Zucchini or Courgette (Cucurbita pepo)

Zucchini or Courgette (Cucurbita pepo)
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Zucchini (pronounced /zuːˈkiːni/, in North American and Australian English) or courgette (/kʊɚˈʒɛt/, in New Zealand and British English) is a small summer squash. Its scientific name is Cucurbita pepo. The zucchini can either be yellow, green or light green, and generally has a similar shape to a ridged cucumber, though a few cultivars are available that produce round or bottle-shaped fruit. On a culinary level, zucchini is treated as a vegetable, which means it is usually cooked and presented as a savory dish or accompaniment. Biologically, however, the zucchini is an immature fruit, being the swollen ovary of the female zucchini flower.

The zucchini flower can be male or female. The female flower is a golden blossom on the end of each baby zucchini. The male flower grows directly on the stem of the zucchini plant in the leaf axils (where leaf petiole meets stem), on a long stalk, and is slightly smaller than the female. Both flowers are edible, and are often used to dress a meal or garnish the cooked fruit.

Firm and fresh blossoms that are only slightly open are cooked to be eaten, with pistils removed from female flowers, and stamens removed from male flowers. The stem on the flowers can be retained as a way of giving the cook something to hold onto during cooking, rather than injuring the delicate petals, or they can be removed prior to cooking, or prior to serving. There are a variety of recipes in which the flowers may be deep fried as fritters or tempura (after dipping in a light tempura batter), stuffed, sautéed, baked, or used in soups.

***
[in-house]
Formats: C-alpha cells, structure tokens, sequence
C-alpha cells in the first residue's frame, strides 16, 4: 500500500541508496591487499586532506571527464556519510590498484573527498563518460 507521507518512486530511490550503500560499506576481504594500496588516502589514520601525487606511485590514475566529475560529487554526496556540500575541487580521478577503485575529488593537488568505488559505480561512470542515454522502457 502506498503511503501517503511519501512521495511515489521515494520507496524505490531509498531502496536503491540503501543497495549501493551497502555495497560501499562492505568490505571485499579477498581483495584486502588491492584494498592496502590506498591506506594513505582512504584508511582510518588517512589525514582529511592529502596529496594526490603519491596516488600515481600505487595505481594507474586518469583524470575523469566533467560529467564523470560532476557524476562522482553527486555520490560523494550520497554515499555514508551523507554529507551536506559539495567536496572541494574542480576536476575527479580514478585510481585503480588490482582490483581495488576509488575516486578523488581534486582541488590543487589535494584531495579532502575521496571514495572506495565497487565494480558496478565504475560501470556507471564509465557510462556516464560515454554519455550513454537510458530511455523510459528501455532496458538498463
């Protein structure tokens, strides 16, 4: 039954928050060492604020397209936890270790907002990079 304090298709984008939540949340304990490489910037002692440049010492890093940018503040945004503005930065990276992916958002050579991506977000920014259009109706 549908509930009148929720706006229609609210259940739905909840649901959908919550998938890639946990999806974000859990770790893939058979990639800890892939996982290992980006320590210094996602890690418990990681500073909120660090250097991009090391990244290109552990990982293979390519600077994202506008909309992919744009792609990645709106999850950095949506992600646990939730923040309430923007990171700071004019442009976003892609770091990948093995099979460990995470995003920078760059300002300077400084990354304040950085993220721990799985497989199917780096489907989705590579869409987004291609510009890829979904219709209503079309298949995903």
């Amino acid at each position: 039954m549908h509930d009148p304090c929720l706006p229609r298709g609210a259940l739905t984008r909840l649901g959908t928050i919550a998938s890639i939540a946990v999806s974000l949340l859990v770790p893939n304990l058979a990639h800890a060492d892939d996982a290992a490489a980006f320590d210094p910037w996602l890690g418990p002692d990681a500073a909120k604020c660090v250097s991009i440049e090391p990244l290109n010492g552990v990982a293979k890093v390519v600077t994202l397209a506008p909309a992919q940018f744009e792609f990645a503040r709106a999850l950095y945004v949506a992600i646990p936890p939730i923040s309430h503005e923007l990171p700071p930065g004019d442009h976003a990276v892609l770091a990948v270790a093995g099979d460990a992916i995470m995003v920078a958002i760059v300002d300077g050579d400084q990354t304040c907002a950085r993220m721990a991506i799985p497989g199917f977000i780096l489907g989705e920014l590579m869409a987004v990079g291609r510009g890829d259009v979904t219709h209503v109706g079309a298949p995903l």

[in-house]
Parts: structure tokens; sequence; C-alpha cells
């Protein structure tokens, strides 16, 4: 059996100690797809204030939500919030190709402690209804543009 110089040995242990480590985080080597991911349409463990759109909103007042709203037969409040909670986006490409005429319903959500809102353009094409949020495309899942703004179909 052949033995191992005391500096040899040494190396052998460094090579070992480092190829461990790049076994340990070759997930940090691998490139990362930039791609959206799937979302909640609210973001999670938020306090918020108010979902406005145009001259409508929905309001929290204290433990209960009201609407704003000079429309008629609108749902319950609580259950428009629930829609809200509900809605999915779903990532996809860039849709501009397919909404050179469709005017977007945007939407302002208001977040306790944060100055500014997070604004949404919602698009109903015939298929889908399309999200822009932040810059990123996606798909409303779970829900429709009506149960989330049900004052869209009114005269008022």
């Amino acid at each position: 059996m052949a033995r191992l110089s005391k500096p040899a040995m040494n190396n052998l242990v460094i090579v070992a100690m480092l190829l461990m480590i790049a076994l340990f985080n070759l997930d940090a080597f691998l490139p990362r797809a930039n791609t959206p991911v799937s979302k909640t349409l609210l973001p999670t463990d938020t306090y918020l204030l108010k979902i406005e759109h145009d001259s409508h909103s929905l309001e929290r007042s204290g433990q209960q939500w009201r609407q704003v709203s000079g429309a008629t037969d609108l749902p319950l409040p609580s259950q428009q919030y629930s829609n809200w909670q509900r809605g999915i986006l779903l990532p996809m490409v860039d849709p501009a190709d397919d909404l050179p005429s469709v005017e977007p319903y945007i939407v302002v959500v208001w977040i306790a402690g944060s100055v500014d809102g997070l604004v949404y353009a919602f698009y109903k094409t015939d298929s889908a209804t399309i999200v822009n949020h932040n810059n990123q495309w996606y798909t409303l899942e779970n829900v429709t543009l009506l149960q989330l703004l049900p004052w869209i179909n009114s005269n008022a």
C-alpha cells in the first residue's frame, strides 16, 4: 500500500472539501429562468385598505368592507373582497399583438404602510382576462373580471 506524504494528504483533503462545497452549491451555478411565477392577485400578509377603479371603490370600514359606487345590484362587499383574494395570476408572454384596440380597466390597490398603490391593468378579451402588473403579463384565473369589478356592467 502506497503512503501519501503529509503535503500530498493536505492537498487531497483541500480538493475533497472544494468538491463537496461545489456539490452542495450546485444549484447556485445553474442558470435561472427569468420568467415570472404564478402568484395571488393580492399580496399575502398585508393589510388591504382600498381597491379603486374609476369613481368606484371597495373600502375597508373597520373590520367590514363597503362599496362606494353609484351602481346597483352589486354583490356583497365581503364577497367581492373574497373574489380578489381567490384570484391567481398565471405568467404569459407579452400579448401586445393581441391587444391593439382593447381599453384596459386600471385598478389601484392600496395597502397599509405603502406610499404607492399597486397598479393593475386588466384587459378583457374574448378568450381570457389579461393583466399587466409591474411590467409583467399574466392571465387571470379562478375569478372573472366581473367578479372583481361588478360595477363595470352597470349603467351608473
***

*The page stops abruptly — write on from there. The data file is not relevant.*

In Mexico, zucchini is often used for a light cream soup, “Sopa de Flor de Calabaza”, and it is quite popular in a variation of the traditional “Quesadilas”, becoming “Quesadillas de Flor de Calabaza”. Zucchini is also used in a variety of other dishes (“rajas”), and as a side dish ornament.

Zucchini, like all summer squash, has its ancestry in the Americas. While most summer squash ― including the closely related cocozelle, and marrow ― were introduced to Europe during the time of European colonization of the Americas, zucchini is European in origin, the result of spontaneously occurring mutations (also called “sports”). In all probability, this occurred in the very late 19th century, probably near Milan; early varieties usually included the names of nearby cities in their name. The alternate name Courgette comes from the French name of the fruit, with the same spelling, and is used in France and the United Kingdom. It is a diminutive of courge, French for squash. “Zucca” is the Italian word for squash; while the feminine diminutive plural “zucchine” is preferred in most regions of Italy, the masculine diminutive plural “zucchini” is used in some areas of Italy, Australia, and the United States. The first records of zucchini in the United States date to the early 1920s. It was almost certainly brought over by Italian immigrants, and probably first emerged in the United States in California.